- Labrador retriever
- Golden retriever
- German shepherd
- Cocker Spaniel
- American pit bull terrier
- American Staffordshire terrier
- English Bulldog
- Shih Tzu
- Bull Terrier
- Bichon Frise
- Lhasa Apso
- Wire-Haired Fox Terrier
- Chinese crested
- Irish Setter
Some of the Most Common Allergic Triggers for Dogs
Dogs can develop allergies to almost any substance, but most allergic triggers are proteins. Additionally, while some dogs become allergic to things like corn, wheat or other grains, most allergies develop in response to animal-derived proteins.
Some of the most common allergens for dogs include:
- Dairy products
Diagnosing Dog Food Allergies
If you suspect your dog has a food allergy, you’ll want to make an appointment with your vet and have your pet evaluated. Food allergies can be very difficult to diagnose, so vets will generally start by trying to rule out other possible causes of itchy skin or chronic ear problems.
A few of the conditions that are most likely to cause itchy skin or ear problems include:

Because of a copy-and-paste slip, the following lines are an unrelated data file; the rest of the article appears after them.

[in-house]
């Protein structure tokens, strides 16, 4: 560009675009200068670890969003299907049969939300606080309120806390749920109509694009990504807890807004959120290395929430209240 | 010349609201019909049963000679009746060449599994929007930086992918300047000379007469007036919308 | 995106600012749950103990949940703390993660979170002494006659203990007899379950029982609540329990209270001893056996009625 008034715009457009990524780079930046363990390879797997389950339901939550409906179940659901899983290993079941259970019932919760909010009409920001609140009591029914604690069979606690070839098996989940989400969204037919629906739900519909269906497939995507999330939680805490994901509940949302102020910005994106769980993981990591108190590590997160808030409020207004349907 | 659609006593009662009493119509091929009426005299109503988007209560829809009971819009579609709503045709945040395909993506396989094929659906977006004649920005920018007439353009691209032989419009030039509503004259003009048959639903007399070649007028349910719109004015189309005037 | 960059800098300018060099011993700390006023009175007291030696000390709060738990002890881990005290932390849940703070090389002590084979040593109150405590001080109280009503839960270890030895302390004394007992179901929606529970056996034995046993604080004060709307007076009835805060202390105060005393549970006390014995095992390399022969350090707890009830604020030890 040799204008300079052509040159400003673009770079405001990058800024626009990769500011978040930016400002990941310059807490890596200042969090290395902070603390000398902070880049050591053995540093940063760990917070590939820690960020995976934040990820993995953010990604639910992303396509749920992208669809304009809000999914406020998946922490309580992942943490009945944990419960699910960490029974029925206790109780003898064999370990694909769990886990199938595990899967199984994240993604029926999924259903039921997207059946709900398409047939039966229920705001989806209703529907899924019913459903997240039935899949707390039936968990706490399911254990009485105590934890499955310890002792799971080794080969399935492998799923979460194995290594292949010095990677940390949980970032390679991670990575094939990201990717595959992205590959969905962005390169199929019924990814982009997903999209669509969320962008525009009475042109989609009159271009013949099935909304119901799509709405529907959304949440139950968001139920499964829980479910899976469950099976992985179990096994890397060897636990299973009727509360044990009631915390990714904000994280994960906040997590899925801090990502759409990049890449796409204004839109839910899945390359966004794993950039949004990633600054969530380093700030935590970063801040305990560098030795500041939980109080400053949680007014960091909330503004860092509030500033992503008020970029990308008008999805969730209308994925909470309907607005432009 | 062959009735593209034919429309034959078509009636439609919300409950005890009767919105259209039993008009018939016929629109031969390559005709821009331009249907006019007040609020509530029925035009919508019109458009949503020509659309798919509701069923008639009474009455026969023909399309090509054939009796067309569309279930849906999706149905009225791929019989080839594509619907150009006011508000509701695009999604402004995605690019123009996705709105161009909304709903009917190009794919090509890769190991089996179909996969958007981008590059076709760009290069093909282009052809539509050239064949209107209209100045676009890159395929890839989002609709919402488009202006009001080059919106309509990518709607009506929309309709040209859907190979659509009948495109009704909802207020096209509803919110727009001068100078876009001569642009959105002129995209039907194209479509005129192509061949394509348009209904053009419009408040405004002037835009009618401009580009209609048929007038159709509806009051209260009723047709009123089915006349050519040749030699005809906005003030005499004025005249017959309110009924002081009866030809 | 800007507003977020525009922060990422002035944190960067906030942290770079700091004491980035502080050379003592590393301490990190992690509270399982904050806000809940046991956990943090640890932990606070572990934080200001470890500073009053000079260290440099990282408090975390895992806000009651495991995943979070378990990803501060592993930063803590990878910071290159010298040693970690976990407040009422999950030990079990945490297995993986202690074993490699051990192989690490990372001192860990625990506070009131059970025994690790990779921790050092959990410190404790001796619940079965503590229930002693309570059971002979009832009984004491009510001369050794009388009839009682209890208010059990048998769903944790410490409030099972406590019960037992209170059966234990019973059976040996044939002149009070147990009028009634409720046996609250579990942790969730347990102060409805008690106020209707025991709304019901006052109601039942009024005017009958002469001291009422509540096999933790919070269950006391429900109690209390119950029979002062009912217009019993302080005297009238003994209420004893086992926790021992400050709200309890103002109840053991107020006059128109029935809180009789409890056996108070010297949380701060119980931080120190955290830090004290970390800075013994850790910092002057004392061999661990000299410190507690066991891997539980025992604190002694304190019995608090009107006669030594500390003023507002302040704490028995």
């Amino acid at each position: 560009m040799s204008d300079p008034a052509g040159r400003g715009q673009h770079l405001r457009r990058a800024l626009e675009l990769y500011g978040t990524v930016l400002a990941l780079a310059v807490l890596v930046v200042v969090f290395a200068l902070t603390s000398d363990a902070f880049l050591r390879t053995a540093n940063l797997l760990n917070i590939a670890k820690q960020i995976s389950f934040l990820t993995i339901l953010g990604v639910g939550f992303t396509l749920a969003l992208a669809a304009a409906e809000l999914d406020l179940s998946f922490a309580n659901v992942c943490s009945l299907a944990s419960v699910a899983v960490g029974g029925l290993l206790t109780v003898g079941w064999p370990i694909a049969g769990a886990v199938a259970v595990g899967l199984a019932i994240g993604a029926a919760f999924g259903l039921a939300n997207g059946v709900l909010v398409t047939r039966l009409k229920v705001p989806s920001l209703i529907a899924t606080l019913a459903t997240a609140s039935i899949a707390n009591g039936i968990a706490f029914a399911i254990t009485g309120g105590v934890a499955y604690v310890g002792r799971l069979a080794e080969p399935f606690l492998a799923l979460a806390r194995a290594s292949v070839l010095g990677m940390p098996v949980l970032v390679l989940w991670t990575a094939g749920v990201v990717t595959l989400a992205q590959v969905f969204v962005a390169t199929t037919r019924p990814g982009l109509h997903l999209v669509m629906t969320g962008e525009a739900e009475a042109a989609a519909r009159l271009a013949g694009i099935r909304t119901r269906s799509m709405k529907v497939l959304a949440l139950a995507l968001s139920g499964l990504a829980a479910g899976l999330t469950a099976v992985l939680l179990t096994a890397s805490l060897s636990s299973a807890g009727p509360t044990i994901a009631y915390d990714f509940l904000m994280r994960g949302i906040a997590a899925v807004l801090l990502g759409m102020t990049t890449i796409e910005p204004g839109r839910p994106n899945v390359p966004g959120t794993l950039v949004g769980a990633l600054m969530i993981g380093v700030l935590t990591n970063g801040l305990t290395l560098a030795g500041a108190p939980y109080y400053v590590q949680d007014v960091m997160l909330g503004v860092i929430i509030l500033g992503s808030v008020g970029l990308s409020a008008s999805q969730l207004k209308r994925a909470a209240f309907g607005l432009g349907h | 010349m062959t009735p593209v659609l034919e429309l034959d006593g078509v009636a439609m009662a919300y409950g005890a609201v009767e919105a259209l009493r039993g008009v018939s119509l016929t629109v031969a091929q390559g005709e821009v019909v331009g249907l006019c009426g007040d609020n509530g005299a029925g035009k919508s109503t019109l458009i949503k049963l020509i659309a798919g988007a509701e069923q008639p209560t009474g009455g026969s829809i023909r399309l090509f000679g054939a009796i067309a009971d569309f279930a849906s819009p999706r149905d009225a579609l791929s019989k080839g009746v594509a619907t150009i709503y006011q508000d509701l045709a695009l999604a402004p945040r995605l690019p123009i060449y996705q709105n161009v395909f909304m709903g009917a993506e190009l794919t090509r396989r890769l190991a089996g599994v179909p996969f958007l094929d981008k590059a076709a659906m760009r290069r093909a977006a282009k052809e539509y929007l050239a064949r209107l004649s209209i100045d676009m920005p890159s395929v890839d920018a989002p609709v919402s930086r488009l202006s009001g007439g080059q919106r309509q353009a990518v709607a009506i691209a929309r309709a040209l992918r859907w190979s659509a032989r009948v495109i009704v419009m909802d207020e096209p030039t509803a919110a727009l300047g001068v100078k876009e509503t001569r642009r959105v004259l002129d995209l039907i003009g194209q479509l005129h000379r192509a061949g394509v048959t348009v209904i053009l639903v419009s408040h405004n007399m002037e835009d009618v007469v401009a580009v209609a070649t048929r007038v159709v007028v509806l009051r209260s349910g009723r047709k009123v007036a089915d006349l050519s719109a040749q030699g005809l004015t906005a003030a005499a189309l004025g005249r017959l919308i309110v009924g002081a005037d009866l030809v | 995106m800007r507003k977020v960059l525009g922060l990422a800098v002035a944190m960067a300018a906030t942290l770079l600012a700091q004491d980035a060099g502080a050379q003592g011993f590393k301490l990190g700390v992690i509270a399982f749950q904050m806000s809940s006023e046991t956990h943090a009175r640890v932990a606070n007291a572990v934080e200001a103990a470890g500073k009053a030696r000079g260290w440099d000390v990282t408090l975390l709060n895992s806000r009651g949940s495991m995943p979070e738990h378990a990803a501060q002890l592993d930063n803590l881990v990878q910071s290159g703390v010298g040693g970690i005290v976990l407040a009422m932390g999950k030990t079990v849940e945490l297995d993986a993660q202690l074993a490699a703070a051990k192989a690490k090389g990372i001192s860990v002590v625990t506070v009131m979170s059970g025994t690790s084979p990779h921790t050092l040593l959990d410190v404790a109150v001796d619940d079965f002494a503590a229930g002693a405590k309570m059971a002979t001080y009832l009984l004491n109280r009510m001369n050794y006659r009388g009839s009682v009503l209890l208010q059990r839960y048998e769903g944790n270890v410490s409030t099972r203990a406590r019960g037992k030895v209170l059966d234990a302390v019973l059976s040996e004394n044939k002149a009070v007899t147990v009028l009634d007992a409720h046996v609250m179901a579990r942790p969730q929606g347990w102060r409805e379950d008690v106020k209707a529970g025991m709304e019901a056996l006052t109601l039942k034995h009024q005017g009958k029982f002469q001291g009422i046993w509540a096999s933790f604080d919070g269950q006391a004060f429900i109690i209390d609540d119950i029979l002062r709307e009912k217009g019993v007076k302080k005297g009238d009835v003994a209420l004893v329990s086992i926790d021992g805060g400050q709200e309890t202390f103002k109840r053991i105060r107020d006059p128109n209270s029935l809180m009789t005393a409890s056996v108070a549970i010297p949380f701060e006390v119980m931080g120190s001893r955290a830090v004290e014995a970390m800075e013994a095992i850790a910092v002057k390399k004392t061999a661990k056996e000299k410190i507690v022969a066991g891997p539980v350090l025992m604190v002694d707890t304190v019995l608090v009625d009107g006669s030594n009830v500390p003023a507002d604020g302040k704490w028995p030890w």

Flea Allergy Dermatitis
Fleas cause minor itchiness, but some dogs become allergic to proteins in the saliva of fleas. This causes them to suffer from extreme itchiness, redness and hair loss. Fortunately, flea allergy dermatitis can be eliminated by eradicating the fleas. This is usually easy to accomplish through the use of a preventative flea treatment.
Yeast infections occur when dogs suffer from an overgrowth of fungal organisms. This can occur in many different anatomical areas, but the ears and paws are both commonly afflicted sites. Yeast infections often produce a musty, cheesy odor which can make them easier to identify and treat.